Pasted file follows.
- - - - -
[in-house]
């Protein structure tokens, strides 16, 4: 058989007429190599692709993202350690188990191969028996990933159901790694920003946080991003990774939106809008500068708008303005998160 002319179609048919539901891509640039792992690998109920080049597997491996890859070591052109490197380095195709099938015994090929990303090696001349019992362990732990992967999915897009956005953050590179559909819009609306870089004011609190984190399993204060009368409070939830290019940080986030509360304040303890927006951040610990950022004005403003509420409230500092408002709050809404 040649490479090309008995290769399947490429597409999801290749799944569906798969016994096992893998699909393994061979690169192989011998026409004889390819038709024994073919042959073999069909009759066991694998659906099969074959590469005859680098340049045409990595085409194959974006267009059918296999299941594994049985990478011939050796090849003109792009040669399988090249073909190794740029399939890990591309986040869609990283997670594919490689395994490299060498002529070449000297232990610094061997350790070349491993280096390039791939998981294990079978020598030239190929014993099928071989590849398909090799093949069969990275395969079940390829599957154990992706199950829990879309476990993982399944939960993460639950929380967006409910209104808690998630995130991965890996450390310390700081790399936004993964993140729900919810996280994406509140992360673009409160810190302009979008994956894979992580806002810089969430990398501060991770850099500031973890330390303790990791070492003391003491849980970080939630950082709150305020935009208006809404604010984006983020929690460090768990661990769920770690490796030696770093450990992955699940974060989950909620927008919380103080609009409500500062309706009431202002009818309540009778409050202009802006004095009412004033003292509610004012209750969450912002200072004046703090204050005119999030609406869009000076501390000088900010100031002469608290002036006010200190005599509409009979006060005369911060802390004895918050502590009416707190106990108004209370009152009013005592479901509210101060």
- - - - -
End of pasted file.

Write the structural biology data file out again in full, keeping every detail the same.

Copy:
[in-house]
């Protein structure tokens, strides 16, 4: 058989007429190599692709993202350690188990191969028996990933159901790694920003946080991003990774939106809008500068708008303005998160 002319179609048919539901891509640039792992690998109920080049597997491996890859070591052109490197380095195709099938015994090929990303090696001349019992362990732990992967999915897009956005953050590179559909819009609306870089004011609190984190399993204060009368409070939830290019940080986030509360304040303890927006951040610990950022004005403003509420409230500092408002709050809404 040649490479090309008995290769399947490429597409999801290749799944569906798969016994096992893998699909393994061979690169192989011998026409004889390819038709024994073919042959073999069909009759066991694998659906099969074959590469005859680098340049045409990595085409194959974006267009059918296999299941594994049985990478011939050796090849003109792009040669399988090249073909190794740029399939890990591309986040869609990283997670594919490689395994490299060498002529070449000297232990610094061997350790070349491993280096390039791939998981294990079978020598030239190929014993099928071989590849398909090799093949069969990275395969079940390829599957154990992706199950829990879309476990993982399944939960993460639950929380967006409910209104808690998630995130991965890996450390310390700081790399936004993964993140729900919810996280994406509140992360673009409160810190302009979008994956894979992580806002810089969430990398501060991770850099500031973890330390303790990791070492003391003491849980970080939630950082709150305020935009208006809404604010984006983020929690460090768990661990769920770690490796030696770093450990992955699940974060989950909620927008919380103080609009409500500062309706009431202002009818309540009778409050202009802006004095009412004033003292509610004012209750969450912002200072004046703090204050005119999030609406869009000076501390000088900010100031002469608290002036006010200190005599509409009979006060005369911060802390004895918050502590009416707190106990108004209370009152009013005592479901509210101060």